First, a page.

who in the
Coalition of the Willing
Some 30 countries were part of the Coalition against Iraq in the first Gulf War. The Coalition against Iraq is much larger this time.
of 21 March
2003 informed the world that:
“President Bush is
assembling a Coalition that has already begun military operations to disarm Iraq of its weapons of mass
destruction, and enforce 17 UNSC resolutions.”
and that already 48 countries, all of whom “understand
the threat Saddam Hussein’s weapons pose to the world”, were “publicly
committed to the Coalition”, including:
Angola, Australia, Azerbaijan, Bulgaria, Colombia, Costa Rica, Czech Republic,
Denmark, Dominican Republic, El Salvador, Eritrea, Estonia, Ethiopia, Georgia,
Honduras, Hungary, Iceland, Italy, Japan, Kuwait, Latvia, Lithuania, Macedonia,
Marshall Islands, Micronesia, Mongolia, Netherlands, Nicaragua, Palau, Panama,
Philippines, Poland, Portugal, Romania, Rwanda, Singapore, Slovakia, Solomon
Islands, South Korea, Spain, Turkey, Uganda, Ukraine, United Kingdom, United
On 3 April 2003, the number of Coalition members rose to
49 with the addition of Tonga, and that’s where it stands at the time
The White House boasts that this Coalition is drawn
from every corner of the world, with every major race, religion and ethnicity
in the world represented in it, with a total population of around 1.23 billion
and a combined GDP of approximately $22 trillion. (It doesn’t mention that almost 50% of the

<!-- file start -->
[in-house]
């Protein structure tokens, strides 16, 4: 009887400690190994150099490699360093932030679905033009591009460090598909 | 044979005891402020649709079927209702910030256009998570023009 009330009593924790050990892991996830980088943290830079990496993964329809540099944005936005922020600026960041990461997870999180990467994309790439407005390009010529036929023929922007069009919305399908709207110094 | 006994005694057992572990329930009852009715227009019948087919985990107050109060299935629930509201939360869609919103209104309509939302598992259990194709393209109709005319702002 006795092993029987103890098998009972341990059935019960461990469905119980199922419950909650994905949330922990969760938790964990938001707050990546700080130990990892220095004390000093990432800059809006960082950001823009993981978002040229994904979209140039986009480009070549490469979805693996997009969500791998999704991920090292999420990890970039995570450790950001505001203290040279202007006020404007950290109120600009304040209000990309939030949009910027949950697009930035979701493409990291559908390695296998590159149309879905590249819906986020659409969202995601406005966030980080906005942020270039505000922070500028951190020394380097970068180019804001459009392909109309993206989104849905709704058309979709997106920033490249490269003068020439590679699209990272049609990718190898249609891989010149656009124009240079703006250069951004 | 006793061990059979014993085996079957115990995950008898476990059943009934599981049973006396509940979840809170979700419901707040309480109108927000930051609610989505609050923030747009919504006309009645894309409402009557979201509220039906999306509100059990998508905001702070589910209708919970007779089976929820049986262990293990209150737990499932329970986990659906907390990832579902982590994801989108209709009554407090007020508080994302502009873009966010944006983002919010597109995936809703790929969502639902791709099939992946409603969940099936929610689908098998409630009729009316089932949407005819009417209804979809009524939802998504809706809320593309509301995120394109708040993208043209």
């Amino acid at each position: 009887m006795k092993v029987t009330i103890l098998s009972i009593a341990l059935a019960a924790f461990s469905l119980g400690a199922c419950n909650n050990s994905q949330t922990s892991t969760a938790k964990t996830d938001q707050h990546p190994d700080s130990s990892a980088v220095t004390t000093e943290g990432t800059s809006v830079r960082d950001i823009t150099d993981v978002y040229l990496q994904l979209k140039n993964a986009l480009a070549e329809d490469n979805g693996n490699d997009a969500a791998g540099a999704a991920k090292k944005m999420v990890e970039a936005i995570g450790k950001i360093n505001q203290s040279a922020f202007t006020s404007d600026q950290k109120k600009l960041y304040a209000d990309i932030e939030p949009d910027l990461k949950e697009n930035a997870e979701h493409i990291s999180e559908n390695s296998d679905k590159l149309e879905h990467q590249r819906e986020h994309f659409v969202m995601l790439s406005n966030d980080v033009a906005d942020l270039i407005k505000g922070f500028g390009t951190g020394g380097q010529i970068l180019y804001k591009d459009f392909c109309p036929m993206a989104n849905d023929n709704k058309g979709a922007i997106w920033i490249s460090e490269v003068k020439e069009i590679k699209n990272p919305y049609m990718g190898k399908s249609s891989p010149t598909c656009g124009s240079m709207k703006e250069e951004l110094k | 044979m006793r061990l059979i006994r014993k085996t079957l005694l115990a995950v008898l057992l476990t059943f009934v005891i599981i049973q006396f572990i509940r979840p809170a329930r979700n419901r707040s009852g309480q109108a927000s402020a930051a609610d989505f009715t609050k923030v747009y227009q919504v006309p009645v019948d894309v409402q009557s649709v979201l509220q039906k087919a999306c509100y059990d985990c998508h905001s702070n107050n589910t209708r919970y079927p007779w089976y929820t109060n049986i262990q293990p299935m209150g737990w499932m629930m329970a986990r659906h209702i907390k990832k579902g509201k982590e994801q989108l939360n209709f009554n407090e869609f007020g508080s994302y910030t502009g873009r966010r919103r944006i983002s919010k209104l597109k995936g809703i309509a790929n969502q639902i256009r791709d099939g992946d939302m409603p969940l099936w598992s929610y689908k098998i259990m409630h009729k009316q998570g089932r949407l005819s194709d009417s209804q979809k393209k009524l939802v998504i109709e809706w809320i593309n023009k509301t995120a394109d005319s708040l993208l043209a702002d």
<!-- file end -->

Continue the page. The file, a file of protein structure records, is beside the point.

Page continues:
latter is due to the US economy).
The next time you hear a Coalition spokesman from Qatar, remember s/he is speaking on behalf of
all these 49 countries. The fact that
spokesmen for the Coalition have always been either American or British up to
now is sheer coincidence: Palau will get its turn shortly.
through the list of Coalition countries, an obvious question springs to mind:
what contribution does a country have to make in order to qualify for inclusion
in the list? The answer is: absolutely
none. When an initial list was announced
by the State Department a few days earlier on 18 March 2003, spokesman Richard
Boucher, admitted this (see here
for press briefing):
“I’d have to say these
are countries that we have gone to and said, ‘Do you want to be listed?’ and
they have said, ‘Yes’”
This implies that around 140 countries said No. Given the
possible negative consequences of saying No to any request from the US (as
Yemen found out to its cost in 1990 when it voted against Security Council
resolution 678 authorising the use of force to expel Iraq from Kuwait), it is
remarkable that so many said No – particularly since saying Yes didn’t involve
What did Coalition members actually contribute? Australia was the only country, apart from the
US/UK, to provide combat troops. A few
other countries, including Poland and Spain, provided non-combatant military
Kuwait and a couple of other Gulf states allowed the US/UK to use their
territories as a launching pad for their aggression against Iraq; Turkey famously resisted enormous US pressure to do likewise. Other US/UK Coalition “partners”, if they
provided anything at all, provided overflying rights
only; none of them was prepared to allow Iraq to be attacked by aircraft taking off